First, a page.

Irresistible? Well, not quite: David Hafemeister and Peter Schwartz in the same issue argue that the IPCC theory that man is heating the world is the best that's available.
Increased CO2 concentration in the atmosphere results in cooling rather than warming
The study abstracted below is from January 2008 and was published in "Energy Sources". The authors of study are: Geologists Dr. George Chilingar, and L.F. Khilyuk of the University of Southern California and Russian scientist Dr. Oleg Sorochtin (name also sometimes transliterated as Soroktin) of the Institute of Oceanology at the Russian Academy of Sciences -- who has authored more than 300 studies, nine books
The writers investigated the effect of CO2 emission on the temperature of atmosphere. Computations based on the adiabatic theory of greenhouse effect show that increasing CO2 concentration in the atmosphere results in cooling rather than warming of the Earth's atmosphere.
One of many good comments today from Taranto:
From a Cornell University press release:
Climate change and its effects on ecosystems is the No. 1 crisis facing the world, according to Cornell faculty--but it is a phenomenon not easily reversed. The most important problem that is more easily solved? Insufficient education in science, critical thinking and environmental issues.
If even the faculty of an Ivy League university is foolish enough to think that "climate change" is "the No. 1 crisis facing the world," then it is wildly optimistic to think that "insufficient education in science, critical thinking and environmental issues" is a solvable problem.
Scientist refutes his own theory, finds warming does not incresase hurricanes
Scientists are locked in debate about whether global warming is spiking the intensity of hurricanes. Even those who agree that humans are causing global warming disagree about whether it is making hurricanes worse. Leading experts are changing their findings. Climatologists desperate for clues are boring holes along Florida's coastline, trying to discern from grains of sand how many tropical storms pounded our shores in past centuries.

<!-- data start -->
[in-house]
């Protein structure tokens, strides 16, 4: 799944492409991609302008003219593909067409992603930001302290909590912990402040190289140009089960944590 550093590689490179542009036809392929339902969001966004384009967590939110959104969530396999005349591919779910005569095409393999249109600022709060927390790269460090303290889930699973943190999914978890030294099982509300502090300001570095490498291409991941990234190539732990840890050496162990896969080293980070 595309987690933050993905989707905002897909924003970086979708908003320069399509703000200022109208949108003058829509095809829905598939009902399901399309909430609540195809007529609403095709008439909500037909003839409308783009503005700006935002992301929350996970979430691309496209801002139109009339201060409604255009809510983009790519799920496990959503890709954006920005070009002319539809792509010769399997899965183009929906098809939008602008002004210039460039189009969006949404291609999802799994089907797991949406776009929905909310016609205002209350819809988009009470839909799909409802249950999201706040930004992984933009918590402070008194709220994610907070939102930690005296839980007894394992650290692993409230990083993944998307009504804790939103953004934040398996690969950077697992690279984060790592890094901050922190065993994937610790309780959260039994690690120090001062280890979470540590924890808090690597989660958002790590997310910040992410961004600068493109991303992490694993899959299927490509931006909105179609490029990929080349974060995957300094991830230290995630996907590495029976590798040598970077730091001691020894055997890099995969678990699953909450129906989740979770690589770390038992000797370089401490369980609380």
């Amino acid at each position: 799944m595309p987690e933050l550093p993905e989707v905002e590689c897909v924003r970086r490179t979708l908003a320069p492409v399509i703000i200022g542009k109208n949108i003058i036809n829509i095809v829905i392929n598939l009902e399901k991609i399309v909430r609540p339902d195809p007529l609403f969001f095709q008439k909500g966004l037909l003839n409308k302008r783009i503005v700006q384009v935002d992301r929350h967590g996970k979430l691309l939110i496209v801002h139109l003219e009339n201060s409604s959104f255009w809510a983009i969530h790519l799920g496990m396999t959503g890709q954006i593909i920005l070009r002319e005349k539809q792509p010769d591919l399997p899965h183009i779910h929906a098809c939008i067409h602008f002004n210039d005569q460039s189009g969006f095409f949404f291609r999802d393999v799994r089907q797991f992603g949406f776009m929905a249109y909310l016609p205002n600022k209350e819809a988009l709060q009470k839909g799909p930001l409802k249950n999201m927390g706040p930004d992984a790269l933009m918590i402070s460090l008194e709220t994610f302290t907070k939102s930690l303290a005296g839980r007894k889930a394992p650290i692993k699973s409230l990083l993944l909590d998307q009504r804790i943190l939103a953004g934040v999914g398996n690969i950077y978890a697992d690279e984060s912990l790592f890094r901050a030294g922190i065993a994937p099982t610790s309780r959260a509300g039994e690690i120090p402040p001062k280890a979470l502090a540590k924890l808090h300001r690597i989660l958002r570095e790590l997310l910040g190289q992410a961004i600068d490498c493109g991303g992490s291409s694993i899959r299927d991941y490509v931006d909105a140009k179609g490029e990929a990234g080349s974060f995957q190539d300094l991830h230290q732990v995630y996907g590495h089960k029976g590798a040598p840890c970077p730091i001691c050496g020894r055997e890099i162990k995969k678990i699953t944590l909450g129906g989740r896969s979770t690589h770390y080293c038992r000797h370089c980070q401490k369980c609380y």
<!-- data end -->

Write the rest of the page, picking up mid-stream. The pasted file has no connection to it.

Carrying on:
Amid the whirlwind of debate, most scientists agree on the most urgent hurricane threat. And it's not global warming. Kerry Emanuel, an MIT professor of atmospheric science, was named by Time magazine in 2006 as one of "100 people who shape our world." The reason? Just before Hurricane Katrina smashed into New Orleans in 2005, he published a scientific paper in the journal Nature saying the power of hurricanes had nearly doubled in recent decades.
His findings were based on heat. Hurricanes are born in tropical heat, beginning with seas that are at least 26 degrees Celsius. Warm, moist air rises from the sea surface and gets caught in converging winds, twisting upward. Moisture in the air condenses as it rises, giving off more heat. This provides the energy that pumps vast quantities of air from sea to sky and keeps storm winds whirling fiercely.
Emanuel charted the temperatures of the Atlantic's sea surface and hurricane power, and showed that the two rise and fall together. He found that hurricane power had increased, probably because of man-made global warming. "While many researchers had been predicting an explosion of more powerful storms, Emanuel, 51, offered evidence that it was actually happening," Time wrote.
To test the theory, Emanuel and other scientists recently loaded tons of data into computer models, hoping to learn how bad it could get if global warming keeps pushing up sea temperatures. The results were surprising: Hurricanes didn't increase dramatically in the projections, even after decades of simulated global warming.